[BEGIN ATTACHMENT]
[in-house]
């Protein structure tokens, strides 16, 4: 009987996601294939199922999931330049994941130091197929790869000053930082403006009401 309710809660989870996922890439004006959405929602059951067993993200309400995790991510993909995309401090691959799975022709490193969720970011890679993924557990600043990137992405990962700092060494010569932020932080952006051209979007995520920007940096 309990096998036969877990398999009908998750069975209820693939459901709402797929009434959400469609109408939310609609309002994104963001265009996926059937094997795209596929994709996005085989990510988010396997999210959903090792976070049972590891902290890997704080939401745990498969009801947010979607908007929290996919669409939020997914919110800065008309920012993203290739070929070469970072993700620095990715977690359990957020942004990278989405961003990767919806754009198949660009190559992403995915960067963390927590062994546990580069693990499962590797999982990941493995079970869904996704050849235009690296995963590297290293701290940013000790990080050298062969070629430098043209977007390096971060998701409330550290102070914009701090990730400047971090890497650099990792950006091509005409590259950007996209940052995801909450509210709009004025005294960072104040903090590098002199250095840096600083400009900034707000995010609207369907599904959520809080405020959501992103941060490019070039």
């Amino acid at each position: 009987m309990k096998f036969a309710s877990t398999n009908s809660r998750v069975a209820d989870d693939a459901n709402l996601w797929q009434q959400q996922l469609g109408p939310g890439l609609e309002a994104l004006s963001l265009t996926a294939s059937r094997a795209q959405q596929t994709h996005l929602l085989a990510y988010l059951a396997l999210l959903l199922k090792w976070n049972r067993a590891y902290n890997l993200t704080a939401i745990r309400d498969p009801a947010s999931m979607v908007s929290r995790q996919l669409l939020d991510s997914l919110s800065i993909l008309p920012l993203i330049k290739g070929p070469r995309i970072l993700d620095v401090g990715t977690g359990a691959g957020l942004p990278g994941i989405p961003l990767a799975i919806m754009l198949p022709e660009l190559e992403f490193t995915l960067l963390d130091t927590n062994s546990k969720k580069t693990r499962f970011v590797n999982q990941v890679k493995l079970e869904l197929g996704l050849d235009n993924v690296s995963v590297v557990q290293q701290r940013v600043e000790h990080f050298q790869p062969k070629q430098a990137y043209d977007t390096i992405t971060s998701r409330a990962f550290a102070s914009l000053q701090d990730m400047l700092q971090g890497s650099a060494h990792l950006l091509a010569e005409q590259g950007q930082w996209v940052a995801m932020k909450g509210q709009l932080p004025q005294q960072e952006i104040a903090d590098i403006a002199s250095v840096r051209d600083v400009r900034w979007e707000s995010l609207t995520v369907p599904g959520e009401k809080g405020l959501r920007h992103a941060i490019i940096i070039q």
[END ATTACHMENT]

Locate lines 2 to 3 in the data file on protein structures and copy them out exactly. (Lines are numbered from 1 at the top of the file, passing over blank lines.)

């Protein structure tokens, strides 16, 4: 009987996601294939199922999931330049994941130091197929790869000053930082403006009401 309710809660989870996922890439004006959405929602059951067993993200309400995790991510993909995309401090691959799975022709490193969720970011890679993924557990600043990137992405990962700092060494010569932020932080952006051209979007995520920007940096 309990096998036969877990398999009908998750069975209820693939459901709402797929009434959400469609109408939310609609309002994104963001265009996926059937094997795209596929994709996005085989990510988010396997999210959903090792976070049972590891902290890997704080939401745990498969009801947010979607908007929290996919669409939020997914919110800065008309920012993203290739070929070469970072993700620095990715977690359990957020942004990278989405961003990767919806754009198949660009190559992403995915960067963390927590062994546990580069693990499962590797999982990941493995079970869904996704050849235009690296995963590297290293701290940013000790990080050298062969070629430098043209977007390096971060998701409330550290102070914009701090990730400047971090890497650099990792950006091509005409590259950007996209940052995801909450509210709009004025005294960072104040903090590098002199250095840096600083400009900034707000995010609207369907599904959520809080405020959501992103941060490019070039």
């Amino acid at each position: 009987m309990k096998f036969a309710s877990t398999n009908s809660r998750v069975a209820d989870d693939a459901n709402l996601w797929q009434q959400q996922l469609g109408p939310g890439l609609e309002a994104l004006s963001l265009t996926a294939s059937r094997a795209q959405q596929t994709h996005l929602l085989a990510y988010l059951a396997l999210l959903l199922k090792w976070n049972r067993a590891y902290n890997l993200t704080a939401i745990r309400d498969p009801a947010s999931m979607v908007s929290r995790q996919l669409l939020d991510s997914l919110s800065i993909l008309p920012l993203i330049k290739g070929p070469r995309i970072l993700d620095v401090g990715t977690g359990a691959g957020l942004p990278g994941i989405p961003l990767a799975i919806m754009l198949p022709e660009l190559e992403f490193t995915l960067l963390d130091t927590n062994s546990k969720k580069t693990r499962f970011v590797n999982q990941v890679k493995l079970e869904l197929g996704l050849d235009n993924v690296s995963v590297v557990q290293q701290r940013v600043e000790h990080f050298q790869p062969k070629q430098a990137y043209d977007t390096i992405t971060s998701r409330a990962f550290a102070s914009l000053q701090d990730m400047l700092q971090g890497s650099a060494h990792l950006l091509a010569e005409q590259g950007q930082w996209v940052a995801m932020k909450g509210q709009l932080p004025q005294q960072e952006i104040a903090d590098i403006a002199s250095v840096r051209d600083v400009r900034w979007e707000s995010l609207t995520v369907p599904g959520e009401k809080g405020l959501r920007h992103a941060i490019i940096i070039q």